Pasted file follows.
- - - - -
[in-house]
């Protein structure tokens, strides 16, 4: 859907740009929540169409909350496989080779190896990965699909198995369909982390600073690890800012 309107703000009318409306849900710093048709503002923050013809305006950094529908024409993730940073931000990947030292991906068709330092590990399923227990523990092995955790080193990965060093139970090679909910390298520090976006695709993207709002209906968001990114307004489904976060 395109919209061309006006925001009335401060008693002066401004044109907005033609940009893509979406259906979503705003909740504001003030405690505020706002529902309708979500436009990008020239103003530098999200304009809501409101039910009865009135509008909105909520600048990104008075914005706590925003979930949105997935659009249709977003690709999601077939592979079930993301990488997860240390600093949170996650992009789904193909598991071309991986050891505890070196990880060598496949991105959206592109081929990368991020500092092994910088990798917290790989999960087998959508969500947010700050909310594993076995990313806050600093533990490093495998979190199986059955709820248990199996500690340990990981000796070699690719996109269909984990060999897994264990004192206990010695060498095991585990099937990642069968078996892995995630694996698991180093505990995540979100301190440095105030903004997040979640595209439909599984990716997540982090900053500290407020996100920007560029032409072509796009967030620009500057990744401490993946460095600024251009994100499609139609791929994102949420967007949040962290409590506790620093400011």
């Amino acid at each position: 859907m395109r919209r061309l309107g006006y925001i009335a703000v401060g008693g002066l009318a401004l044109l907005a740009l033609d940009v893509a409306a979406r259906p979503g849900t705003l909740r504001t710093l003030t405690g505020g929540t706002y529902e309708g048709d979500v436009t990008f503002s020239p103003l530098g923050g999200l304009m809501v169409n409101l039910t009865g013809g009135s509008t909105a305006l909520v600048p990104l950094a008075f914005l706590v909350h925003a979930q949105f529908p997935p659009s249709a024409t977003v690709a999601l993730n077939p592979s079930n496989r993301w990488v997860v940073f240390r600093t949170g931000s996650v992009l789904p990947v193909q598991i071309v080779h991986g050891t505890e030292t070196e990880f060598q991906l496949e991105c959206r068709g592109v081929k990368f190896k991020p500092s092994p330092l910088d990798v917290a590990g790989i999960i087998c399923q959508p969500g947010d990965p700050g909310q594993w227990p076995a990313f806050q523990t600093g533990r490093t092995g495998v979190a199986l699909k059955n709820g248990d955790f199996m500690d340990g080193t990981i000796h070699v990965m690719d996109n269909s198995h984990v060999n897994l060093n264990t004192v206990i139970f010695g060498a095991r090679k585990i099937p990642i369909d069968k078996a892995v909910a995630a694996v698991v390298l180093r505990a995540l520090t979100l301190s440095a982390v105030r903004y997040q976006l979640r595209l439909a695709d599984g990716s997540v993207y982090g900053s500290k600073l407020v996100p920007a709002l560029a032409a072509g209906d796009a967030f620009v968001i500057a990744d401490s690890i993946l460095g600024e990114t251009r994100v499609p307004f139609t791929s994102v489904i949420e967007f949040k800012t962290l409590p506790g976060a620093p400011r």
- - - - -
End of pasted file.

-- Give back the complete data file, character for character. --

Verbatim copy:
[in-house]
């Protein structure tokens, strides 16, 4: 859907740009929540169409909350496989080779190896990965699909198995369909982390600073690890800012 309107703000009318409306849900710093048709503002923050013809305006950094529908024409993730940073931000990947030292991906068709330092590990399923227990523990092995955790080193990965060093139970090679909910390298520090976006695709993207709002209906968001990114307004489904976060 395109919209061309006006925001009335401060008693002066401004044109907005033609940009893509979406259906979503705003909740504001003030405690505020706002529902309708979500436009990008020239103003530098999200304009809501409101039910009865009135509008909105909520600048990104008075914005706590925003979930949105997935659009249709977003690709999601077939592979079930993301990488997860240390600093949170996650992009789904193909598991071309991986050891505890070196990880060598496949991105959206592109081929990368991020500092092994910088990798917290790989999960087998959508969500947010700050909310594993076995990313806050600093533990490093495998979190199986059955709820248990199996500690340990990981000796070699690719996109269909984990060999897994264990004192206990010695060498095991585990099937990642069968078996892995995630694996698991180093505990995540979100301190440095105030903004997040979640595209439909599984990716997540982090900053500290407020996100920007560029032409072509796009967030620009500057990744401490993946460095600024251009994100499609139609791929994102949420967007949040962290409590506790620093400011």
């Amino acid at each position: 859907m395109r919209r061309l309107g006006y925001i009335a703000v401060g008693g002066l009318a401004l044109l907005a740009l033609d940009v893509a409306a979406r259906p979503g849900t705003l909740r504001t710093l003030t405690g505020g929540t706002y529902e309708g048709d979500v436009t990008f503002s020239p103003l530098g923050g999200l304009m809501v169409n409101l039910t009865g013809g009135s509008t909105a305006l909520v600048p990104l950094a008075f914005l706590v909350h925003a979930q949105f529908p997935p659009s249709a024409t977003v690709a999601l993730n077939p592979s079930n496989r993301w990488v997860v940073f240390r600093t949170g931000s996650v992009l789904p990947v193909q598991i071309v080779h991986g050891t505890e030292t070196e990880f060598q991906l496949e991105c959206r068709g592109v081929k990368f190896k991020p500092s092994p330092l910088d990798v917290a590990g790989i999960i087998c399923q959508p969500g947010d990965p700050g909310q594993w227990p076995a990313f806050q523990t600093g533990r490093t092995g495998v979190a199986l699909k059955n709820g248990d955790f199996m500690d340990g080193t990981i000796h070699v990965m690719d996109n269909s198995h984990v060999n897994l060093n264990t004192v206990i139970f010695g060498a095991r090679k585990i099937p990642i369909d069968k078996a892995v909910a995630a694996v698991v390298l180093r505990a995540l520090t979100l301190s440095a982390v105030r903004y997040q976006l979640r595209l439909a695709d599984g990716s997540v993207y982090g900053s500290k600073l407020v996100p920007a709002l560029a032409a072509g209906d796009a967030f620009v968001i500057a990744d401490s690890i993946l460095g600024e990114t251009r994100v499609p307004f139609t791929s994102v489904i949420e967007f949040k800012t962290l409590p506790g976060a620093p400011r």